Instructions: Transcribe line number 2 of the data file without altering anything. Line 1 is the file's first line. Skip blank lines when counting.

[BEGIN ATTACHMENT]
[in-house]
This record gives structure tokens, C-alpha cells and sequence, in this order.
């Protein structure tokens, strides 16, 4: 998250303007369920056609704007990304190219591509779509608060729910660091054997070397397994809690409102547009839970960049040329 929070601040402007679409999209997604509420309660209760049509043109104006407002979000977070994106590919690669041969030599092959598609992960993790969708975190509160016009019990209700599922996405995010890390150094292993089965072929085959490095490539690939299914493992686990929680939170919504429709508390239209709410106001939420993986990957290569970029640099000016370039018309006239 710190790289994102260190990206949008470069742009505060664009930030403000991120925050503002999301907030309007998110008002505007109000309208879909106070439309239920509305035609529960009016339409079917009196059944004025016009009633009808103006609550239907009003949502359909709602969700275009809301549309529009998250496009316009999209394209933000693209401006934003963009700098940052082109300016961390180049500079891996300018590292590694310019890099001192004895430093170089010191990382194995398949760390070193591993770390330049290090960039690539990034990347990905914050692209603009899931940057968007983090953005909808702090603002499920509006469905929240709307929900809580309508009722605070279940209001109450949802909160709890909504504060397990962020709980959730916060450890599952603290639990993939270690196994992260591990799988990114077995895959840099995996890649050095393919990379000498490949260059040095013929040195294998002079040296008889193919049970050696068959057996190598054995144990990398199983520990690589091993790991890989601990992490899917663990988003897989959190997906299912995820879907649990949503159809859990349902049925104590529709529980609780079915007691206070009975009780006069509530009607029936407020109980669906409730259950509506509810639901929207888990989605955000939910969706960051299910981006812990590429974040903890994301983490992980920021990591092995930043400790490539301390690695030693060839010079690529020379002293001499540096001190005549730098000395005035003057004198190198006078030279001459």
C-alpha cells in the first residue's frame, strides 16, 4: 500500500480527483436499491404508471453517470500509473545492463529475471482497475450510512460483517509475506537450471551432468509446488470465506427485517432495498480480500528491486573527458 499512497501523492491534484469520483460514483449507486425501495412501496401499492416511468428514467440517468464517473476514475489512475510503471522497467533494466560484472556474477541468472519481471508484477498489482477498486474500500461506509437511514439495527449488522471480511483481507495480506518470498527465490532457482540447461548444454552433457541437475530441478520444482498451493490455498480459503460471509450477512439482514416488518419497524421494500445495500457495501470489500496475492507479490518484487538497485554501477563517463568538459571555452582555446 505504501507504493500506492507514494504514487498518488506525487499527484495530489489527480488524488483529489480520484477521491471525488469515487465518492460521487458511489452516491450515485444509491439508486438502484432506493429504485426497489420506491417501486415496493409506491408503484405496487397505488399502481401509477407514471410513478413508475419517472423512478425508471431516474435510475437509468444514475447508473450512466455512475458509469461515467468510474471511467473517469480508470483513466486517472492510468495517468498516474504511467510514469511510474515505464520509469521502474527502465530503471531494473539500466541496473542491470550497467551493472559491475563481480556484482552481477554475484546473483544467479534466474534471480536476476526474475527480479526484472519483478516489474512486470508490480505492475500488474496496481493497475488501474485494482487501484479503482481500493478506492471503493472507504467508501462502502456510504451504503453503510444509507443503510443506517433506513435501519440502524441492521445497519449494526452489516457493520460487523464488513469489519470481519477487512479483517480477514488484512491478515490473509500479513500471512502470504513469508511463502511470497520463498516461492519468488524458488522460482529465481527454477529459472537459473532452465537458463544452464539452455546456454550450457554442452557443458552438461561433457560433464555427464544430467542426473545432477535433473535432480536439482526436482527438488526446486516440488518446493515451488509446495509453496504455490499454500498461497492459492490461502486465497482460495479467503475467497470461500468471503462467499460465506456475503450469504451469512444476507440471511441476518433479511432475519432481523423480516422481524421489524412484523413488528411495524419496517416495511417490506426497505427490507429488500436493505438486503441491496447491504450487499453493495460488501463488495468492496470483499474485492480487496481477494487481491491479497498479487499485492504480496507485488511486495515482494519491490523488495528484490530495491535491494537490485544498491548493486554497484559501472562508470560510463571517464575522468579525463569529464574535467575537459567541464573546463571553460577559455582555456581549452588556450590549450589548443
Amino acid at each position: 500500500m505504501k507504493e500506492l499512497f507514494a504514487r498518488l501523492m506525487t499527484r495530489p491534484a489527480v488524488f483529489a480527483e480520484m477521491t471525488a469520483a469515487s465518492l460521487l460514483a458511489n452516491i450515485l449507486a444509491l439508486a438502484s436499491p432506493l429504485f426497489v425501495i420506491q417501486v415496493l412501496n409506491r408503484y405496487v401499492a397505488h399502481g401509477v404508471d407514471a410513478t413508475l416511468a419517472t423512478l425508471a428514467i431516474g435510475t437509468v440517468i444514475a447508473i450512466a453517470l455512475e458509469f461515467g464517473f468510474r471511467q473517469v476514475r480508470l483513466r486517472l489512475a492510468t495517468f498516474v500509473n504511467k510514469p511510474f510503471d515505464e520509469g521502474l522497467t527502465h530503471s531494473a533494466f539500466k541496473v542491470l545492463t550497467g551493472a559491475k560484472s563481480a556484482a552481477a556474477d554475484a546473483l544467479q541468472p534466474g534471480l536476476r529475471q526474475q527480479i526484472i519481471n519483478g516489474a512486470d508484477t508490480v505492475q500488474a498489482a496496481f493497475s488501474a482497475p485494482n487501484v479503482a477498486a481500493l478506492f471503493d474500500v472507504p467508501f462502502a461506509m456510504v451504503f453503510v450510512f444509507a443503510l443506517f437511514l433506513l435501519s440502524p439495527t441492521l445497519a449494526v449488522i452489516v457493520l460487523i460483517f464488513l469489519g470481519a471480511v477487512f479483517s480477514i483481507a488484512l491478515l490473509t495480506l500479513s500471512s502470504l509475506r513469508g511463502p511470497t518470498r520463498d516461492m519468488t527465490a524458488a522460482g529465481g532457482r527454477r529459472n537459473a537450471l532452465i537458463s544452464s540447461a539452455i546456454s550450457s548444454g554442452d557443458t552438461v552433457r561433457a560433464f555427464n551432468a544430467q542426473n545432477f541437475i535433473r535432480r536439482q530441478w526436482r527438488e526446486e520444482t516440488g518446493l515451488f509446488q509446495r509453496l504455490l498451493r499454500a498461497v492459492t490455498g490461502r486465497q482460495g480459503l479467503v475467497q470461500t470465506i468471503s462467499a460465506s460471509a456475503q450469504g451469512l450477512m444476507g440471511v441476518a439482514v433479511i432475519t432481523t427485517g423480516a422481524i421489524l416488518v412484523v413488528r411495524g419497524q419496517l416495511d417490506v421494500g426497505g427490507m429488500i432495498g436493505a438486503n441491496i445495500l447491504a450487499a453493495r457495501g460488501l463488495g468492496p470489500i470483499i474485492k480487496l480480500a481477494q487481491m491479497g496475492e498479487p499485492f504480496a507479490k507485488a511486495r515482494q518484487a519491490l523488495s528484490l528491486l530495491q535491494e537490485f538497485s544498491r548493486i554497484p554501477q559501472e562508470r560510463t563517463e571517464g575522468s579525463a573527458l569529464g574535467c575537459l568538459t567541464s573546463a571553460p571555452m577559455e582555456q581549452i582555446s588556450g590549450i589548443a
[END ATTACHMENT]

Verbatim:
This record gives structure tokens, C-alpha cells and sequence, in this order.